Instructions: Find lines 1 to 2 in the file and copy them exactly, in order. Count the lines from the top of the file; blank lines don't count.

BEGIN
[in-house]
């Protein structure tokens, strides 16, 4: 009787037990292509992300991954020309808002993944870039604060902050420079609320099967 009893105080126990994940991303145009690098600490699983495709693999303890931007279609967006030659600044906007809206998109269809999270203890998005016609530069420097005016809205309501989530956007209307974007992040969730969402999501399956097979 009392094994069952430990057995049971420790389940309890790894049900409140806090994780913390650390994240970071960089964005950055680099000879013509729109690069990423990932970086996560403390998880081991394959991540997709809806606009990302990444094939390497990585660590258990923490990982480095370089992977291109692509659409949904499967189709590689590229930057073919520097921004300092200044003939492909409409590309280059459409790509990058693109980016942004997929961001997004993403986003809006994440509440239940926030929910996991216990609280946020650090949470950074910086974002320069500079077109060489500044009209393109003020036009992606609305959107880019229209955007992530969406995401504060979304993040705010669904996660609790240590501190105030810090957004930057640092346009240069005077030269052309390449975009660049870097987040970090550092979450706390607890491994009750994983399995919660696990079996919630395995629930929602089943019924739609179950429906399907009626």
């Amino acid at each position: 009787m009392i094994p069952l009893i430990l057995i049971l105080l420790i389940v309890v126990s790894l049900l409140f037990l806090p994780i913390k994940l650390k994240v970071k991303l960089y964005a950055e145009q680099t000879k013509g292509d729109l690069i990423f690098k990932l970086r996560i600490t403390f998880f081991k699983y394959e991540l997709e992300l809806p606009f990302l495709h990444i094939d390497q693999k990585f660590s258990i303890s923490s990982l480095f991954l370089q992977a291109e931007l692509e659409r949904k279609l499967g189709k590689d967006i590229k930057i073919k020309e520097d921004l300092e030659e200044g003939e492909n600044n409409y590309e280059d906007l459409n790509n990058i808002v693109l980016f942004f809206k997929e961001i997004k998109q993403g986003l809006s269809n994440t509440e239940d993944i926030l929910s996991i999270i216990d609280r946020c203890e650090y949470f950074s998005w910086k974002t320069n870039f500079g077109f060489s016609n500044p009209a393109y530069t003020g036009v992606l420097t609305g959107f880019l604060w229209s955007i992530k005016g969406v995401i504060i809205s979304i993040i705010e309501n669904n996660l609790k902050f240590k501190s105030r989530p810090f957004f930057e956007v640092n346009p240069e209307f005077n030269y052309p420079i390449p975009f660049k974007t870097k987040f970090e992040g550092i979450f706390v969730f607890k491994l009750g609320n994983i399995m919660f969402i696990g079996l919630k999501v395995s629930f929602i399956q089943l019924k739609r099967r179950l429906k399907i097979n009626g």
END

[in-house]
């Protein structure tokens, strides 16, 4: 009787037990292509992300991954020309808002993944870039604060902050420079609320099967 009893105080126990994940991303145009690098600490699983495709693999303890931007279609967006030659600044906007809206998109269809999270203890998005016609530069420097005016809205309501989530956007209307974007992040969730969402999501399956097979 009392094994069952430990057995049971420790389940309890790894049900409140806090994780913390650390994240970071960089964005950055680099000879013509729109690069990423990932970086996560403390998880081991394959991540997709809806606009990302990444094939390497990585660590258990923490990982480095370089992977291109692509659409949904499967189709590689590229930057073919520097921004300092200044003939492909409409590309280059459409790509990058693109980016942004997929961001997004993403986003809006994440509440239940926030929910996991216990609280946020650090949470950074910086974002320069500079077109060489500044009209393109003020036009992606609305959107880019229209955007992530969406995401504060979304993040705010669904996660609790240590501190105030810090957004930057640092346009240069005077030269052309390449975009660049870097987040970090550092979450706390607890491994009750994983399995919660696990079996919630395995629930929602089943019924739609179950429906399907009626």